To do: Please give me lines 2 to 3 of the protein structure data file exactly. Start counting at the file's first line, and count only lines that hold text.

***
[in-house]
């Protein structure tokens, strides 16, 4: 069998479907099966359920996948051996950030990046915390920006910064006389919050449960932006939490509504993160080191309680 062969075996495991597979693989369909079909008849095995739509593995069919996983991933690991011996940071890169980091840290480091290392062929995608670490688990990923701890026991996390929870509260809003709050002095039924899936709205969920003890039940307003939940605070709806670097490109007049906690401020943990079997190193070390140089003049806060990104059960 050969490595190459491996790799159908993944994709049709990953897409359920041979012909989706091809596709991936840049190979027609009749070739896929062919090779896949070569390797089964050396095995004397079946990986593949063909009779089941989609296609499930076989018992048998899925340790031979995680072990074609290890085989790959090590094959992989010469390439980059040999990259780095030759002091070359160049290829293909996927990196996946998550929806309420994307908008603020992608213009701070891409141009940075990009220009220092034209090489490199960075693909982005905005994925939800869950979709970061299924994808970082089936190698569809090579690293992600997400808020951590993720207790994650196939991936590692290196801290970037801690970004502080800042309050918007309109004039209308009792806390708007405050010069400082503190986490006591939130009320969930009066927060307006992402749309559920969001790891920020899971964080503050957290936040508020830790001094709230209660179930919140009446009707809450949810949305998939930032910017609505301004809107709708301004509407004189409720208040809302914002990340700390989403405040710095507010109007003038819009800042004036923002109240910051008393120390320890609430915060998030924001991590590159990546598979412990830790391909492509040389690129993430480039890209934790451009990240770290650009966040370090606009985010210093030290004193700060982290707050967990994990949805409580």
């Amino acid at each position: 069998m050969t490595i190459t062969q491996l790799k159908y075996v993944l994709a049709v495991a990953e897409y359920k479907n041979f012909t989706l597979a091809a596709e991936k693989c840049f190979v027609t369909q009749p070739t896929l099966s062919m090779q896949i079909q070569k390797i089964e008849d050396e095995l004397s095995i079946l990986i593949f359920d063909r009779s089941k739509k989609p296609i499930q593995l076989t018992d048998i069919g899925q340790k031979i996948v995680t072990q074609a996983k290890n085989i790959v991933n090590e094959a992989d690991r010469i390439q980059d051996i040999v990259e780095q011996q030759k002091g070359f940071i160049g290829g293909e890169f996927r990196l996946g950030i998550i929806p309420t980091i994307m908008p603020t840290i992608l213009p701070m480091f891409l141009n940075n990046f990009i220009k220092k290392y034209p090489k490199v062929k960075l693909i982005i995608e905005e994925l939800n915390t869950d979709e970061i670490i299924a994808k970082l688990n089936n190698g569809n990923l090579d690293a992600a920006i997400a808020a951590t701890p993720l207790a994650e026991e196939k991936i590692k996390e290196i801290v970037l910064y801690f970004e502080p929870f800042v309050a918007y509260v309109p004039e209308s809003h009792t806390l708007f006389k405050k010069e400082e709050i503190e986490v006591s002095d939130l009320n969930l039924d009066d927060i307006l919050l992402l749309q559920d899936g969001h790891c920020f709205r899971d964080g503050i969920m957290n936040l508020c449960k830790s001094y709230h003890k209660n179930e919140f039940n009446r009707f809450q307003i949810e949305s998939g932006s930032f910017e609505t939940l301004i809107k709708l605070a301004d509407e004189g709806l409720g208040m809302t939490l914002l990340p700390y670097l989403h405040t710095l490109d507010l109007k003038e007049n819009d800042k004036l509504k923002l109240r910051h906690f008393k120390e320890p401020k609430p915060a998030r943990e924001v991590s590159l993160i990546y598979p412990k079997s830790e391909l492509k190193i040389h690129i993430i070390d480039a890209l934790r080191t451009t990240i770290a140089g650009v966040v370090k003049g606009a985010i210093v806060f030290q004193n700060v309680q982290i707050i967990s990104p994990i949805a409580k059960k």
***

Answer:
């Protein structure tokens, strides 16, 4: 069998479907099966359920996948051996950030990046915390920006910064006389919050449960932006939490509504993160080191309680 062969075996495991597979693989369909079909008849095995739509593995069919996983991933690991011996940071890169980091840290480091290392062929995608670490688990990923701890026991996390929870509260809003709050002095039924899936709205969920003890039940307003939940605070709806670097490109007049906690401020943990079997190193070390140089003049806060990104059960 050969490595190459491996790799159908993944994709049709990953897409359920041979012909989706091809596709991936840049190979027609009749070739896929062919090779896949070569390797089964050396095995004397079946990986593949063909009779089941989609296609499930076989018992048998899925340790031979995680072990074609290890085989790959090590094959992989010469390439980059040999990259780095030759002091070359160049290829293909996927990196996946998550929806309420994307908008603020992608213009701070891409141009940075990009220009220092034209090489490199960075693909982005905005994925939800869950979709970061299924994808970082089936190698569809090579690293992600997400808020951590993720207790994650196939991936590692290196801290970037801690970004502080800042309050918007309109004039209308009792806390708007405050010069400082503190986490006591939130009320969930009066927060307006992402749309559920969001790891920020899971964080503050957290936040508020830790001094709230209660179930919140009446009707809450949810949305998939930032910017609505301004809107709708301004509407004189409720208040809302914002990340700390989403405040710095507010109007003038819009800042004036923002109240910051008393120390320890609430915060998030924001991590590159990546598979412990830790391909492509040389690129993430480039890209934790451009990240770290650009966040370090606009985010210093030290004193700060982290707050967990994990949805409580």
């Amino acid at each position: 069998m050969t490595i190459t062969q491996l790799k159908y075996v993944l994709a049709v495991a990953e897409y359920k479907n041979f012909t989706l597979a091809a596709e991936k693989c840049f190979v027609t369909q009749p070739t896929l099966s062919m090779q896949i079909q070569k390797i089964e008849d050396e095995l004397s095995i079946l990986i593949f359920d063909r009779s089941k739509k989609p296609i499930q593995l076989t018992d048998i069919g899925q340790k031979i996948v995680t072990q074609a996983k290890n085989i790959v991933n090590e094959a992989d690991r010469i390439q980059d051996i040999v990259e780095q011996q030759k002091g070359f940071i160049g290829g293909e890169f996927r990196l996946g950030i998550i929806p309420t980091i994307m908008p603020t840290i992608l213009p701070m480091f891409l141009n940075n990046f990009i220009k220092k290392y034209p090489k490199v062929k960075l693909i982005i995608e905005e994925l939800n915390t869950d979709e970061i670490i299924a994808k970082l688990n089936n190698g569809n990923l090579d690293a992600a920006i997400a808020a951590t701890p993720l207790a994650e026991e196939k991936i590692k996390e290196i801290v970037l910064y801690f970004e502080p929870f800042v309050a918007y509260v309109p004039e209308s809003h009792t806390l708007f006389k405050k010069e400082e709050i503190e986490v006591s002095d939130l009320n969930l039924d009066d927060i307006l919050l992402l749309q559920d899936g969001h790891c920020f709205r899971d964080g503050i969920m957290n936040l508020c449960k830790s001094y709230h003890k209660n179930e919140f039940n009446r009707f809450q307003i949810e949305s998939g932006s930032f910017e609505t939940l301004i809107k709708l605070a301004d509407e004189g709806l409720g208040m809302t939490l914002l990340p700390y670097l989403h405040t710095l490109d507010l109007k003038e007049n819009d800042k004036l509504k923002l109240r910051h906690f008393k120390e320890p401020k609430p915060a998030r943990e924001v991590s590159l993160i990546y598979p412990k079997s830790e391909l492509k190193i040389h690129i993430i070390d480039a890209l934790r080191t451009t990240i770290a140089g650009v966040v370090k003049g606009a985010i210093v806060f030290q004193n700060v309680q982290i707050i967990s990104p994990i949805a409580k059960k």